This is the second part of a two-part tutorial on creating online surveys with the Gravity Forms plugin for WordPress. The first part of the tutorial series covered the basics of online survey services, survey planning, field selection and the beginning of field editing inside Gravity Forms.
In this article, we will finish the process, test the form, embed it, and make our survey go live for taking actual respondent data. As a reminder, this is what our survey will look like when we have completed the tutorial.
Editing and Previewing the Survey, and Setting up Admin Notifications
In this video, we finish editing the remaining survey fields, preview the form to make sure it is working correctly, and setup notifications so that the admin is sent an email each time a respondent fills out the online survey
Including the Form in WordPress
Unless you want the survey to be included as a post on your blog and show up in the loop, you should use a dedicated page to embed and display the survey. You’ll then need to alert your readers to the existence of the form, and there are several ways to handle that.
- Write a dedicated post explaining the survey and linking to the survey page
- Share a link to the page via social media networks
- Create a button that links to the page and place it in a widget on your website
- Include the form with a short code in PHP and place it on any WordPress template file
Embedding the Form in a WordPress Page
Gravity makes its forms available in WordPress pages via a shortcode and through an icon above the visual post editor. The latter is easier and doesn’t require you to copy and paste any short codes from the form editor page.
Here are both options at work.
Viewing and Exporting Entries to Your Survey
Gravity forms has a dedicated area where admins can view form entries and export the data to other programs. This is located under the Gravity Forms settings panel under “entries.”
The entries screen is setup to show you all the form entries, along with the answers to the questions included on that form or survey. The video below, shows how to access this area, and how to both view the data inside WordPress and to export and view the data externally.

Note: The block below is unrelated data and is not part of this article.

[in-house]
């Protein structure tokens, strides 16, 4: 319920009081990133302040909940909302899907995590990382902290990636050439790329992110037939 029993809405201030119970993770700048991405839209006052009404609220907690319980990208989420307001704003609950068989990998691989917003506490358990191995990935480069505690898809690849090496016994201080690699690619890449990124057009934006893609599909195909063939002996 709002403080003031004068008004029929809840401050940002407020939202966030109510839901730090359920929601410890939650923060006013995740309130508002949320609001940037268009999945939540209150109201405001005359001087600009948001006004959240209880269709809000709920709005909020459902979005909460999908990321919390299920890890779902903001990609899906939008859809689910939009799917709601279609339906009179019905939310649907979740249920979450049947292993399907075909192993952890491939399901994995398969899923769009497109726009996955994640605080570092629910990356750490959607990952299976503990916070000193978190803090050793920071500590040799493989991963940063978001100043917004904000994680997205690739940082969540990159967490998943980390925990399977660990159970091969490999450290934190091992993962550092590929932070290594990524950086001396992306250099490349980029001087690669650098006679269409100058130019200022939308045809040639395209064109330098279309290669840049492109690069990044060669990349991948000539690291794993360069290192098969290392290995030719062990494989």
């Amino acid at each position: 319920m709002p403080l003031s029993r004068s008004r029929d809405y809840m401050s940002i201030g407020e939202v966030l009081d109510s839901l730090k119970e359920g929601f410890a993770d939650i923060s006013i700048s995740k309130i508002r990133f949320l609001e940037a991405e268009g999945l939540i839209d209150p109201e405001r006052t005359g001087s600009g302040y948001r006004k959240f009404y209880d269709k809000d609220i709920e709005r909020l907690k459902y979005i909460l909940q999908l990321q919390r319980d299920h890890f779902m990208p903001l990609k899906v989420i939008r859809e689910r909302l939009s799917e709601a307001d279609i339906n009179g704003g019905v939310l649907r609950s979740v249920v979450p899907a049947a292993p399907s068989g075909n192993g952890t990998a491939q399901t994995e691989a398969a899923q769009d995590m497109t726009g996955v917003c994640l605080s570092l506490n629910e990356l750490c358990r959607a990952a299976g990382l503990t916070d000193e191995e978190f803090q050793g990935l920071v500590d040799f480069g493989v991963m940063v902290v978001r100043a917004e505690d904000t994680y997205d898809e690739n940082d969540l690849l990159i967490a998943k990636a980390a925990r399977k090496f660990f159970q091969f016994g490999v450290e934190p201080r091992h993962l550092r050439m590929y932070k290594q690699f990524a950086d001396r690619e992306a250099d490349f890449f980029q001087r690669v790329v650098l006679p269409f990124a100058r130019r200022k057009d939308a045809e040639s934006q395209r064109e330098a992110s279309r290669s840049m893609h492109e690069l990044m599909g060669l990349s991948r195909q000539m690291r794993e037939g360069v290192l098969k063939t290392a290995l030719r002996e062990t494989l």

Surveys with a large number of entries will be easier to work with by exporting the entries to third-party spreadsheet programs for analysis and manipulation. This will give you the ability to slice and dice the data in more ways than any online service can offer.
A Note on Sharing Your Survey
To increase the number of respondents it helps to get your survey in front of as many people as possible. One of the best ways to do that is to share your survey through social media streams. Chances are respondents to your survey will network with other people who might be interested in the same survey or be able to give feedback about your product too.
There are several ways to include sharing inside your gravity forms survey in WordPress, in order of complexity and ease-of-use:
You can use the user notification to include sample share snippets and links to social media network buttons. When the respondent has completed the survey he or she will receive an email with the information you supply. However, since email was not a required field in our survey, this method is not guaranteed to get information in front of your respondent after the survey. To guarantee they see your after-survey info, you’ll need to use another method.
The easiest way to get people to share your survey is to use the page redirect feature inside the survey settings. Rather than just give the user some simple text after the survey has been completed, you can whisk them away to an entirely different page. This was mentioned in the videos relating to offering your survey respondents a coupon or code for download.
In the form settings area of the form editor choose the “confirmation” tab and either the “page” or “redirect” option from the confirmation message selection.
Choosing page will prompt you to select a page already on your site. For this option you’ll need to have already created that page. It would be a good idea to make sure social sharing button are included on that page, along with some text asking your viewer to share the survey. Make sure the social share buttons link up to the actual survey page, and not the page being used as the after-survey redirect.
Choosing redirect will allow you to include any URL, whether on your site or any other.
Gravity forms gives you the ability to enter html code inside form descriptions, but you can also add separate fields specifically for displaying HTML. These are not fields that accept data, they simply display your messages. You can add social sharing button inside these areas with HTML, but if you do, make sure the links open in new pages because you don’t want a respondent to lose the information he submitted and have to redo it. That will surely make him abandon the survey before completion.
If you feel comfortable coding, you can add your social media sharing buttons and make them display with custom CSS inside the page which houses your form. You can also use this in combination with a page redirect to add even more functionality. Again, with this option, make sure the link being shared is for the actual survey, and not the redirect page or general blog pages.
Online surveys are the one of the best ways to get customer feedback, which can help you improve your products, return excellent customer services, and drive better sales. With the Gravity Forms plugin for WordPress, creating online surveys and hosting them on your own server is a snap!